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Benefits of Diversification
By Sean Condon, CFP®
What if there were a way to hedge the downside risk of the markets while still experiencing much or all the upside? If this worked with 100% certainty, it would be the perfect investment. Unfortunately, investing always involves risk and uncertainty, so no strategy can be perfect. But perfect is also the enemy of good. For long term investors, diversification is about as good as it gets.
Basics of Diversification
Diversification is simply a way to avoid putting all your eggs in one basket. For example, instead of putting all your money into a single stock or cash, your portfolio is invested in a mixture of stocks, bonds, and other commodities, which allows you to minimize risk in volatile markets and still receive high returns across your portfolio.
Why It Can Be A Risk Management Tool
To give you an idea of why this is a proven strategy to protect your portfolio, take a brief look at this visual table. This table includes 8 different asset classes that are represented by 8 different colors and ranks the performance of each one from best to worst over the last 20 years. As you can see, rankings change every single year, which reinforces the fact that there is uncertainty in all capital markets.
By adjusting how much you allocate to different asset classes you can manage overall risk in your portfolio. This doesn’t mean that investing in multiple asset classes means you have no risk at all. It means that some investments will be zigging while others are zagging, and your portfolio overall can be better protected against downturns.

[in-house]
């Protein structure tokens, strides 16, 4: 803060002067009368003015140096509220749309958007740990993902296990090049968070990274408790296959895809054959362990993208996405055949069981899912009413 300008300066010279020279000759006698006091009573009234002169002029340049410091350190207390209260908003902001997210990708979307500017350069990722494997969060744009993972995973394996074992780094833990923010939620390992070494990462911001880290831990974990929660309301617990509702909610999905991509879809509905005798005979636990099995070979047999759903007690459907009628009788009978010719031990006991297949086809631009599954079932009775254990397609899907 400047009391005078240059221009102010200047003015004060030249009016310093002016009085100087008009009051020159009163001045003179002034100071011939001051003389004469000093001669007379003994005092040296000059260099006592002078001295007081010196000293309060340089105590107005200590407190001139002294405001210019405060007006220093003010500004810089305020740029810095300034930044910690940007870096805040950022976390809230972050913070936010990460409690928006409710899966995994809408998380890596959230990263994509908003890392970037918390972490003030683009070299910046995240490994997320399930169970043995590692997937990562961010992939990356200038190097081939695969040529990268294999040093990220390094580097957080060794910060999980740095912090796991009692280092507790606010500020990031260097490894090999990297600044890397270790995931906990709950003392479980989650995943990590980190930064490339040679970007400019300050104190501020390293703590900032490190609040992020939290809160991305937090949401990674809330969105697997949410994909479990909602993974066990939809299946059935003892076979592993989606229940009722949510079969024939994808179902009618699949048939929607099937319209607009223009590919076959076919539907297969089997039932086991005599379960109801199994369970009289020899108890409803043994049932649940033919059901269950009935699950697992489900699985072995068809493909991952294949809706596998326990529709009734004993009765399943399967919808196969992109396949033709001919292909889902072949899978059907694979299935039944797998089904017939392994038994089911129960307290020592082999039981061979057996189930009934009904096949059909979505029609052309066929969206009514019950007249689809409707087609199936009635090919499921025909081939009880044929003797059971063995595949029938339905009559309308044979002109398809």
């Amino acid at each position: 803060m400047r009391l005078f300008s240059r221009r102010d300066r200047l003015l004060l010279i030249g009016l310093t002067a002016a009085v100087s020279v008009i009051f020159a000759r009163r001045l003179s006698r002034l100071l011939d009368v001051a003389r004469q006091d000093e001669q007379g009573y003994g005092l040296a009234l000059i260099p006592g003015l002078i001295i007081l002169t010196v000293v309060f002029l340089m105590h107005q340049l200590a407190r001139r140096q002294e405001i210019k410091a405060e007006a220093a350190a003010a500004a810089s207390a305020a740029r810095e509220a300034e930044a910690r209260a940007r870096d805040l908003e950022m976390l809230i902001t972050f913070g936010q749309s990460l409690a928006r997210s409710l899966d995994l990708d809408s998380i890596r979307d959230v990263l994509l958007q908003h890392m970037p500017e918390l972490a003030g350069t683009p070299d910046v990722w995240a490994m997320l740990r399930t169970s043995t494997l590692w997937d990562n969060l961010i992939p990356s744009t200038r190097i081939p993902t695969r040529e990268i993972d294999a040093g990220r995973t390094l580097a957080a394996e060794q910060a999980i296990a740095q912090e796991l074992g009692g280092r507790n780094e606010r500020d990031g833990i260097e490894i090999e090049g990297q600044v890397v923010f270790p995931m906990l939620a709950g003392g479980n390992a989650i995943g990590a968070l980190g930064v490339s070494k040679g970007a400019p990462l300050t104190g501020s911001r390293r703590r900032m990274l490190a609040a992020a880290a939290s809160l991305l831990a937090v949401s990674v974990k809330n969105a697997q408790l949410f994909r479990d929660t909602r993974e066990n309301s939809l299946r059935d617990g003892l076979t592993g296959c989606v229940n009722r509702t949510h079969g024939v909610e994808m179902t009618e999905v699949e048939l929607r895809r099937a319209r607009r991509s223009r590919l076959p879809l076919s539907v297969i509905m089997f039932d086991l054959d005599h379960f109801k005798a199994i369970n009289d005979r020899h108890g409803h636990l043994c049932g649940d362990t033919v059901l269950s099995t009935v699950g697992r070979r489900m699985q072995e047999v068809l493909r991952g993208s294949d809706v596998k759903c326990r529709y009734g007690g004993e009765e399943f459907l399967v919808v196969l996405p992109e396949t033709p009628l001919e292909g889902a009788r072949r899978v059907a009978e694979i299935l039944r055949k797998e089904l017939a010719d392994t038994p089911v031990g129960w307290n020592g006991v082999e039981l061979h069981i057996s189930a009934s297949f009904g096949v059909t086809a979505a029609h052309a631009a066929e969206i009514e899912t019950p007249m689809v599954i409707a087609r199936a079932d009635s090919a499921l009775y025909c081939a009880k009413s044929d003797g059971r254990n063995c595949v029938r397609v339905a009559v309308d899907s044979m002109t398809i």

Of course, diversification also means that not every position will perform well in every scenario. It can make you feel foolish. It requires patience through market extremes and can make you wish you hadn’t spread out your investments and managed risk, but instead put all your eggs in the one basket of the market leader.
In the short-term, this fear of missing out can be painful, but over the long-term diversification has historically rewarded investors. For example, following its March 2000 peak, the Nasdaq Index of large U.S. technology companies had a yearly loss of 6.3% over the next 10 years. In this situation, diversified investors who didn’t own 100% technology stocks were able to gain from other asset classes and did not suffer the “lost decade.”
How to Accomplish Diversification
So how do you make sure you have a diversified portfolio and that it stays that way? A key element of portfolio design is the ongoing process of rebalancing. Rebalancing means selling some of your better performing investments and buying a bit of your laggards (“sell high” and “buy low”). The goal is to reestablish your target asset allocation. Here’s an example:
Asset allocation will greatly depend on how close you are to retirement age, but let’s say you want to have 80% allocated to higher-risk asset classes like stocks and 20% in lower-risk asset classes like cash and bonds. However, when stock prices go up, your portfolio allocation is closer to 90% stocks and 10% cash or bonds. In order to minimize risk and get back to your desired asset class allocation of 80/20, you sell stocks at a high and increase the amount you have in cash or bonds to be 20% of your portfolio.
Just like you have routine checkups on your health, you need to regularly rebalance your investment portfolio to ensure the health of your finances.
Is Your Portfolio Diversified?
Diversification and rebalancing are extremely beneficial in maintaining a portfolio that reflects your risk tolerance and will help you achieve your goals. While they are not difficult concepts, the lack of implementation can have a large impact on your financial goals.
We at Windgate Wealth Management can offer you a complimentary consultation to assess your needs, make sure your portfolio is diversified to your risk tolerance and that it remains balanced. You can reach us by calling (844) 377-4963 or emailing firstname.lastname@example.org. You can also book an appointment online here.